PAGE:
Steve Yegge

Google

What Would You Do With Your Own Google?
16 minutes, 7.7mb, recorded 2011-07-25
Steve Yegge

At the 2011 O'Reilly Open Source Convention, Steve Yegge discusses principled business practices, the growth of business, issues of scale, and how programmers can change the world on a variety of issues. He links cancer to Farmville, genetics to cat pictures, and corporate programming to social-minded and innovative problem-solving. He also challenges his audience to learn mathematics and solve global problems.

Delving into Amazon and Google, as well as Pixar and a number of gaming companies, Yegge provides commentary on how corporate products are influenced by consumer willingness. However, he insists, companies should find the balance between just creating profitable products, and showing opinions and beliefs on global issues in their products. Specifically for the Internet, Yegge notes the overwhelming popularity of cat pictures in social media but the relative dearth of social goodness involved in the stocking of those cat pictures.

Yegge probes the link between business and charity; specifically, he lists a variety of technological possibilities that programmers can solve, such as voice recognition and the Human Genome Project, with a combined focus on data mining and mathematics. The problem, according to Yegge, is not that programmers can't solve these problems, but that programmers generally aren't interested until it's too late.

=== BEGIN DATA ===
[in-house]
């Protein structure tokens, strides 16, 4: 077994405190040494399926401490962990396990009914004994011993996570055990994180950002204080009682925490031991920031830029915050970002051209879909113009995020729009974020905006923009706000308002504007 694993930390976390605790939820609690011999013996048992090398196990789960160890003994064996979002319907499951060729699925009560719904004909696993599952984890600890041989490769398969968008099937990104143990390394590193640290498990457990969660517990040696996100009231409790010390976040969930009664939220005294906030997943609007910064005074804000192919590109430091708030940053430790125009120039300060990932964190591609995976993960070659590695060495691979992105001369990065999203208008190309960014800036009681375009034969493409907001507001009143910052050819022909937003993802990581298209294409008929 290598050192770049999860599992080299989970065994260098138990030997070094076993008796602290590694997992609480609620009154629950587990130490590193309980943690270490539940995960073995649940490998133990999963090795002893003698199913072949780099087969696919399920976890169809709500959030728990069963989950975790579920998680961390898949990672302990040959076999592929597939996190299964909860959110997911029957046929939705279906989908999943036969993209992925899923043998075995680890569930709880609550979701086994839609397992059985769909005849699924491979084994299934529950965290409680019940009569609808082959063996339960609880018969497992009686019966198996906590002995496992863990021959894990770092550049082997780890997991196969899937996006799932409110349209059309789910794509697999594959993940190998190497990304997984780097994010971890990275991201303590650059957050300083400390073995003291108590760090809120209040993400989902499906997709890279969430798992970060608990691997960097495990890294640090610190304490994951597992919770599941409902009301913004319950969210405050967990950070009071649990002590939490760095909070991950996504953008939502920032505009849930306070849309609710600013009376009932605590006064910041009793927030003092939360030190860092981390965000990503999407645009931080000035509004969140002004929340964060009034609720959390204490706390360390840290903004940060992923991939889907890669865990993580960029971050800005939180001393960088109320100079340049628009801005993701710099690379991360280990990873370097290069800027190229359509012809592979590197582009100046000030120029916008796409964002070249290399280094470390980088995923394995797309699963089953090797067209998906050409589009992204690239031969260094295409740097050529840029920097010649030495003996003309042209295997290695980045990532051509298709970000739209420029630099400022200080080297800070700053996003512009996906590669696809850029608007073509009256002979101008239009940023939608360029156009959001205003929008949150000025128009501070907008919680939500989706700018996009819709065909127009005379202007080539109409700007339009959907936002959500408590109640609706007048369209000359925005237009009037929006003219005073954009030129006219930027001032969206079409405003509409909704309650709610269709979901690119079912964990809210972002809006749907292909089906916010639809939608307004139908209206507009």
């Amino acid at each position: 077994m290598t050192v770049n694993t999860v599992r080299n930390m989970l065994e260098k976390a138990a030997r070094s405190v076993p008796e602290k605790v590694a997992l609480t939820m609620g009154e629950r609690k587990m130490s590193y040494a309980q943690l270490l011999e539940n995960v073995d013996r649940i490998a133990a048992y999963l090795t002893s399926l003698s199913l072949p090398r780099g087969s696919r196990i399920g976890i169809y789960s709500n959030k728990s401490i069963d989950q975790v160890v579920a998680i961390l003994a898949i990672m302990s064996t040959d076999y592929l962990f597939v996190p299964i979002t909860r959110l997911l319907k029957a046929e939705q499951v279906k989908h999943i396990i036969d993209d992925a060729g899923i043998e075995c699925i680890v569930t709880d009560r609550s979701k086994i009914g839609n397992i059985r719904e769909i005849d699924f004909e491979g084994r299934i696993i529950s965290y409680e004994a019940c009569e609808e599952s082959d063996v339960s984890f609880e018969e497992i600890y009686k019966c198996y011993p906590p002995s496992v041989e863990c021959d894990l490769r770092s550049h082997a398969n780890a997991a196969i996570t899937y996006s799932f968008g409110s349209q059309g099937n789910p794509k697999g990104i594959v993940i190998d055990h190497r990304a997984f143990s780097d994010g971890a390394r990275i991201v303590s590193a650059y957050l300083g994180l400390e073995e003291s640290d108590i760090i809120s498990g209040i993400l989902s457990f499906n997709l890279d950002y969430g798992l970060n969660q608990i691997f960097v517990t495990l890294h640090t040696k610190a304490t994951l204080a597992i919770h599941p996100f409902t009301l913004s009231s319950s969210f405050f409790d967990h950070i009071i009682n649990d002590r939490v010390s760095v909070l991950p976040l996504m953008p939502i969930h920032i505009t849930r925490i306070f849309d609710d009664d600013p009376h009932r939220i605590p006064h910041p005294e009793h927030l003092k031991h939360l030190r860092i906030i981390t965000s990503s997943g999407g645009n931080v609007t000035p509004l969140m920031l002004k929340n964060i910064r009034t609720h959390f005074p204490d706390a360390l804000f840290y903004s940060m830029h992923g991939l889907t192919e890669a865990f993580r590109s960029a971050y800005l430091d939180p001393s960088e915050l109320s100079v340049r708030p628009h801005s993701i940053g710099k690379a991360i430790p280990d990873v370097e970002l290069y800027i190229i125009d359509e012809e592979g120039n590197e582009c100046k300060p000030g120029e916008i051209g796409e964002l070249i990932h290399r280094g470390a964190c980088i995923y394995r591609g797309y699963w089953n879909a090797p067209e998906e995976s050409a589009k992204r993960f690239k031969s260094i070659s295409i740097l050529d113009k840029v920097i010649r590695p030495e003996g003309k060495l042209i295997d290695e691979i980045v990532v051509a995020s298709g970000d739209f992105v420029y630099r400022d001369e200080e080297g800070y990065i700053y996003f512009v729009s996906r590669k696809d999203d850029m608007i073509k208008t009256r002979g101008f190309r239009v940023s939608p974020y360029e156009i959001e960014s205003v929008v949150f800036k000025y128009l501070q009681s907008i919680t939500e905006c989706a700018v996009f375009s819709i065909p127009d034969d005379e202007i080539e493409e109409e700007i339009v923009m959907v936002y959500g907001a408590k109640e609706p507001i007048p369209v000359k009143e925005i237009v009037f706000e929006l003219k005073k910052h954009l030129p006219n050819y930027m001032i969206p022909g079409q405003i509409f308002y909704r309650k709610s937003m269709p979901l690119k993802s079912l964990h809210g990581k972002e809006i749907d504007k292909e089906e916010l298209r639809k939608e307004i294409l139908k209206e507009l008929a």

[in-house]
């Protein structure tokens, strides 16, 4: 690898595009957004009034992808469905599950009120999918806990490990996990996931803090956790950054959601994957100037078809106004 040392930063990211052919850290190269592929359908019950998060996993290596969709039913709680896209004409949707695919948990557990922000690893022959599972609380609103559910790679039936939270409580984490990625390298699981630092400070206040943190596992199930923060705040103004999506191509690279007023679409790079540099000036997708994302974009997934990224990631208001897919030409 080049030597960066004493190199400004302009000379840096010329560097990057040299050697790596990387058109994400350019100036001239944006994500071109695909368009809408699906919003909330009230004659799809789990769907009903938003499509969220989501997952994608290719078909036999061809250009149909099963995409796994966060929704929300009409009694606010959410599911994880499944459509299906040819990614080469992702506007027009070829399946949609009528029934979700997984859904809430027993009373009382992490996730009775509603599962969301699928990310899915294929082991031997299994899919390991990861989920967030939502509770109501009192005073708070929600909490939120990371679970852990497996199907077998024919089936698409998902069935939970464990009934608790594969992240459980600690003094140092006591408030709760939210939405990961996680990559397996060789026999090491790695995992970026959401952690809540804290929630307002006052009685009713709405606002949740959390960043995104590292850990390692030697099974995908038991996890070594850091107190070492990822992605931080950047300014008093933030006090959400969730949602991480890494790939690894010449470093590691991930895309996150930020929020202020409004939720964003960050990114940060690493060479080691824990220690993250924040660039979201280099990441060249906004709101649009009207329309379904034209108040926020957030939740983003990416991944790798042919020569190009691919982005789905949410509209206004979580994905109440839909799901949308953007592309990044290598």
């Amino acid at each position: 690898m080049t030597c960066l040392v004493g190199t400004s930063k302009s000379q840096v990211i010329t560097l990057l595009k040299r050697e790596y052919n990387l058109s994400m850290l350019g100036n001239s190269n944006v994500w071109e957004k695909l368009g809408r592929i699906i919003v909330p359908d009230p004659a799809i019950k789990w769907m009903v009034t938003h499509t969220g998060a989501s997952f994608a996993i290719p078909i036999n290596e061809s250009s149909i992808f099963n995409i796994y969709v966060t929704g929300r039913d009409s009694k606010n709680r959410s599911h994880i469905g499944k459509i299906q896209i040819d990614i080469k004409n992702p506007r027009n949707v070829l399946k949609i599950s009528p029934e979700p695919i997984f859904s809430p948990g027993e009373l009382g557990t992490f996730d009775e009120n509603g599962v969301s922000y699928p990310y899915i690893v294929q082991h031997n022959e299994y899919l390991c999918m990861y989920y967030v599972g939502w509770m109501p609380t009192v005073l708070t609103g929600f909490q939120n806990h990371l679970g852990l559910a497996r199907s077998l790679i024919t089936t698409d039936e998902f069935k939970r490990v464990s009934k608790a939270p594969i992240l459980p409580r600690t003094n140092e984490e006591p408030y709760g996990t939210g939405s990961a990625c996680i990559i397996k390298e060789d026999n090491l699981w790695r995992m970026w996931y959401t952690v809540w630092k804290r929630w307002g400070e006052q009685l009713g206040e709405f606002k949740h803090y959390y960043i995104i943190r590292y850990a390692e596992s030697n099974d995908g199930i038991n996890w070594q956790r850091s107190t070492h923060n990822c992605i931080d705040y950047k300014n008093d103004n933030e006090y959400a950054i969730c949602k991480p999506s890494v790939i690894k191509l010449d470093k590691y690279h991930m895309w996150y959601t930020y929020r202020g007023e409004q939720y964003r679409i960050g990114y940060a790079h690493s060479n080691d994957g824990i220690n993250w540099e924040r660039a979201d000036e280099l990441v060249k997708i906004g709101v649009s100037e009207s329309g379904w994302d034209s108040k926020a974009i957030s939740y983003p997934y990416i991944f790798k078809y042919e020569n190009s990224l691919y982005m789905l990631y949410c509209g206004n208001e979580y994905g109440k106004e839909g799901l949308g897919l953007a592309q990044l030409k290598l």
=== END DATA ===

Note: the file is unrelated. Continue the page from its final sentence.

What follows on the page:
Steve Yegge is a software engineer with over twenty years of industry experience. He has worked on everything from embedded systems to distributed systems to e-commerce, online games and much more. Steve has been at Google for the past six years, where he has worked on Ads and Music systems, and most recently on a project to organize and serve all the world’s compiler output. Prior to joining Google, Steve was a Senior Engineering Manager at Amazon.com, where he spent nearly seven years leading teams in Developer Tools and Customer Service systems. Steve graduated from the University of Washington with a B.S. in Computer Science.

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